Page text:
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PWM with l293/l298

I hit a wall when I was trying to use PWM on the enable pins of both l293 and l298. Whatever  PWM frequency I choose it seems that I loose a lot of torque on the l293/l298 outputs with the PWM at maximum (255).

Browsing around searching for implementations I have seen that most of the time PWM is used on the enable pins, but on some (very few) designs I have also seen PWM on the input pins. 

The question is:  which is best/recommended?  PWM on the enable pins or on the input pins?

Second question: I did use an Attiny clocked at 16 mHz when testing with all prescalers available, but the best results seem to be at no prescaler at all so pretty high frequency. What frequency should be used? 

Third one:  In the Atmel datasheets they recommend using phase and frequency correct PWM for motor application, but it seems to work better with fast PWM. What is your experience with that?

Last one: In my experiments with stepper motors I tried switching on the l293/l298 before the step and off after the step was done with a delay of 10 ms. With that delay the stepper would work with usable torque but still lesser than compared with the torque you get when leaving the driver on. How long does it actually take for the driver after enabling it to get to full power? I could not find any clear indication any where so that is why the first question comes to mind ...

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TeleFox's picture

The difference between strobing the enable pins and input pins on the L293/298 is quite significant.
When you're strobing the enable you're alternating between the normal forward/reverse condition and free-wheeling. If you've got a wheeled bot this is often useful because the momentum of the bot will keep it rolling 'for free' during the time that the enable is turned off.
If you strobe the inputs instead you're now alternating between forward/reverse and shorting the motor leads. Basically if both inputs to the motor are the same, then both the motor leads are connected to Vss or Ground together. This has a braking effect, which will generate a resisting torque whenever the inputs are the same and the motor tries to turn. This is potentially a good thing if you want the motor to lock up between bursts of power, for example if you were looking for accurate DC motor positioning or a higher resisting torque.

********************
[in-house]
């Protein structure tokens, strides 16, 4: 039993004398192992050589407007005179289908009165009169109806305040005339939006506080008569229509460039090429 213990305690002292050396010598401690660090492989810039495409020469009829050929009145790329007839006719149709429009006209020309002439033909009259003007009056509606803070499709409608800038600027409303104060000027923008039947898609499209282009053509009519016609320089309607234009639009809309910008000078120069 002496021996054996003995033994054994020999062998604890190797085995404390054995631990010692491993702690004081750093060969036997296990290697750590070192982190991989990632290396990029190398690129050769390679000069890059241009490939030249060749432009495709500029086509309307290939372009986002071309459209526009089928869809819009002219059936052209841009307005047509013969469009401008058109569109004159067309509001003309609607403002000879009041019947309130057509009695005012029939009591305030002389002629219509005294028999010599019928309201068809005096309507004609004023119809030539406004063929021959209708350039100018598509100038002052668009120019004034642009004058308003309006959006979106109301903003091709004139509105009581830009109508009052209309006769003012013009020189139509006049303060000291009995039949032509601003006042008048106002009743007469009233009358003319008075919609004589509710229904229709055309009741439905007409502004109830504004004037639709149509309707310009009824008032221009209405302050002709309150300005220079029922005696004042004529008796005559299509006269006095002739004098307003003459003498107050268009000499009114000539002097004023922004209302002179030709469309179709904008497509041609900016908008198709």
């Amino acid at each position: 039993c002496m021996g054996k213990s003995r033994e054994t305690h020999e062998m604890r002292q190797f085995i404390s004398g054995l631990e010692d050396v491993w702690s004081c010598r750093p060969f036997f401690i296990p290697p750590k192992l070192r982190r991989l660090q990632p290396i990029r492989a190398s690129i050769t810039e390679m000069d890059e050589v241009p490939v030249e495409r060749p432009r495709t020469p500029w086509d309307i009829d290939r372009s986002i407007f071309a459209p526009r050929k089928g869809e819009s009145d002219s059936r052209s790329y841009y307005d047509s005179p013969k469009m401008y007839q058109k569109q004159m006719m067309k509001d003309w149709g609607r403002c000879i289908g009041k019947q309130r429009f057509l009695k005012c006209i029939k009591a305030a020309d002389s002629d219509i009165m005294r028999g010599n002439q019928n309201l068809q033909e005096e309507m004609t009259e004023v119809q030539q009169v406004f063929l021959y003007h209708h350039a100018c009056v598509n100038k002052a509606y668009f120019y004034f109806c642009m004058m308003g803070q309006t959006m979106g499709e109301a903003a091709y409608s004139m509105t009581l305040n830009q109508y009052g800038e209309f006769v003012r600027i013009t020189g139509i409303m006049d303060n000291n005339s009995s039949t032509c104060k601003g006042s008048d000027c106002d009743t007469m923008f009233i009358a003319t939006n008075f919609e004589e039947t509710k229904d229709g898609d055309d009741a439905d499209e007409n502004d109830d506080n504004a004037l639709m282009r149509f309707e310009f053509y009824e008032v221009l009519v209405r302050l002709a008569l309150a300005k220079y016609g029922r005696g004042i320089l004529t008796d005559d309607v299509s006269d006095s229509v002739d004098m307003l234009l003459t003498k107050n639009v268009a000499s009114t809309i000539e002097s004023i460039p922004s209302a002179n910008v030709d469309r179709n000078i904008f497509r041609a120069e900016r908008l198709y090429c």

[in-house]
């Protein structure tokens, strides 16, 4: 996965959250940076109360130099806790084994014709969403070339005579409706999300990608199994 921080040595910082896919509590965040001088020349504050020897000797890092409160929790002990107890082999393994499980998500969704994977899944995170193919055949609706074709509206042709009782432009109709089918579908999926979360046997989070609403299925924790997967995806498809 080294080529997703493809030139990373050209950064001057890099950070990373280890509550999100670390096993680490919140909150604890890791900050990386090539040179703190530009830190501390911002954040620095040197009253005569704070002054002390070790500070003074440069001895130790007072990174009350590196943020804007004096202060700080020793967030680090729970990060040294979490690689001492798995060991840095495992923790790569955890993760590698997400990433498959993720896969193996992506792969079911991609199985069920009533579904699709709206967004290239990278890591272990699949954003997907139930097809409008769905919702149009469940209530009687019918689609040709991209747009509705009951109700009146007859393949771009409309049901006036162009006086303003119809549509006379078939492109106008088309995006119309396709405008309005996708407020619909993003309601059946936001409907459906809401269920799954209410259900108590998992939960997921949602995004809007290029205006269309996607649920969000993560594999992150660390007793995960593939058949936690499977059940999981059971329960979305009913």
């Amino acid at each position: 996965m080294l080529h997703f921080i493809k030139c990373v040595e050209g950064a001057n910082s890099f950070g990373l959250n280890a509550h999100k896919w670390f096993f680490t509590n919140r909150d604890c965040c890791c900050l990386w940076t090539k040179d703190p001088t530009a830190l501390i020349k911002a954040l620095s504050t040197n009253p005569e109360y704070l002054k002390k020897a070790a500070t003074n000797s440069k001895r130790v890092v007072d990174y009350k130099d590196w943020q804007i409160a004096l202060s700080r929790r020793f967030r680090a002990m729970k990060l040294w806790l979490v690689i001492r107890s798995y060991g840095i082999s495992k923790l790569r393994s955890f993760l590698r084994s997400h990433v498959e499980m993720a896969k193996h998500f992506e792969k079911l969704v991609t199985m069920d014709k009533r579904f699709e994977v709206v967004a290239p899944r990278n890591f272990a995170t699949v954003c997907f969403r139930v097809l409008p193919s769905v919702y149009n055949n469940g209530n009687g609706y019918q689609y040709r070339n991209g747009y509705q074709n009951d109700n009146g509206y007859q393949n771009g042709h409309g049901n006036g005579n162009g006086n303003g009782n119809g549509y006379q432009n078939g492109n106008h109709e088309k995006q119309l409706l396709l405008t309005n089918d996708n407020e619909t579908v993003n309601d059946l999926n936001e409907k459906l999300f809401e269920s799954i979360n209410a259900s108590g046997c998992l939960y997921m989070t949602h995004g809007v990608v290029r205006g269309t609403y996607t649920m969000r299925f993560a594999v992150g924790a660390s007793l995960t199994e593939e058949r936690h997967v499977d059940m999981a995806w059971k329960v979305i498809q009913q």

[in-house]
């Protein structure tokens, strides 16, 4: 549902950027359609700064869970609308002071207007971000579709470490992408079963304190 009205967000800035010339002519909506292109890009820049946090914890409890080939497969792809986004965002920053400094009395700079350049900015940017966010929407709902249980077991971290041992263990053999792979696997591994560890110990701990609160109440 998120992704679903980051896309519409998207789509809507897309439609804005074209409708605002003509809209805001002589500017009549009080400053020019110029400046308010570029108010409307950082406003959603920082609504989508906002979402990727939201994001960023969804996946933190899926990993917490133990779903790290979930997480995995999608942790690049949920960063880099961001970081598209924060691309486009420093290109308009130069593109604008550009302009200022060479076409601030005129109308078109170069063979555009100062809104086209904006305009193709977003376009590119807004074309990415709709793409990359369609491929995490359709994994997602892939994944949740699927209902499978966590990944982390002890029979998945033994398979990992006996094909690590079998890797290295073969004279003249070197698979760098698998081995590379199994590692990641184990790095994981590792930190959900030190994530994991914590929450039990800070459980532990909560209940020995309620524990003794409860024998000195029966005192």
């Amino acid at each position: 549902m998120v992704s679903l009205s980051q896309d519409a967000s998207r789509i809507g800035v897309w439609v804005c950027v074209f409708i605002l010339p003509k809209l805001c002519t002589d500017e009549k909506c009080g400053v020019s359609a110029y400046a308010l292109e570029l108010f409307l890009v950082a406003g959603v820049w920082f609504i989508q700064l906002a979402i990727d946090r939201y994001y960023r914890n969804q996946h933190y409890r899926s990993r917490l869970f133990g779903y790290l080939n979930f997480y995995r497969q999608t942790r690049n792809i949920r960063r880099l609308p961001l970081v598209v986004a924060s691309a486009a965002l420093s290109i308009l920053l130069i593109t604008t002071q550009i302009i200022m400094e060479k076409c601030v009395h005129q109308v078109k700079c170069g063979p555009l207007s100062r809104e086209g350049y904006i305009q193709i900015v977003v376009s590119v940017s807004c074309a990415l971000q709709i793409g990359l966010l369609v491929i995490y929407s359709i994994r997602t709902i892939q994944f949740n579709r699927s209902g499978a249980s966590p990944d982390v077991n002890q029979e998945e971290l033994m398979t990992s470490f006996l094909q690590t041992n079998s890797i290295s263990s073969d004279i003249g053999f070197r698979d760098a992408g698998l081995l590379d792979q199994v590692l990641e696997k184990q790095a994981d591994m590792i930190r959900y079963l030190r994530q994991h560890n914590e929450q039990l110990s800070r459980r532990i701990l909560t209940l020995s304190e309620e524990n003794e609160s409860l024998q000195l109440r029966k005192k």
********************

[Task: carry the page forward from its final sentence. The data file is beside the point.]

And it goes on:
You can do a quick demonstration of the difference by spinning the motor by hand when the leads are disconnected and then tying them together and trying again. Different motors will have varying free-wheel and braking torques.

TinHead's picture

That does explain why I was not able to microstep using my driver with PWM on the enable pins.

voodoobot's picture
In my exp, I've always used the input pin to push the pwm signal through as that seems to make sense for what I've been doing(same as you). I'd be curious as to what the difference would be as well.
TinHead's picture

Did you notice the same loss in torque while PWM-ing the input pins?

Which frequency did you use? 

What PWM type?

I think if we could actually crack this thing  once and for all, we could make an walktrough on that for driving motors and other stuff in general ... 

voodoobot's picture

The setup(motor driver) that I had was actually underpowered for motor that I was using. I'm now moving over to a scratch built dual hbridge setup but still using pwm to control the speed.

I was just using a picaxe for the inital test, going to be using an arduino next as it has 4 pwm channels, though only 2 will be used as I need the other pwm channels to drive servos....need to research the setup.

50% duty cycle is fixed on these as far as I know.

I haven't played around enough with the avr chips yet to know how to control the pwm. I did want to use them though for pwm and simple io.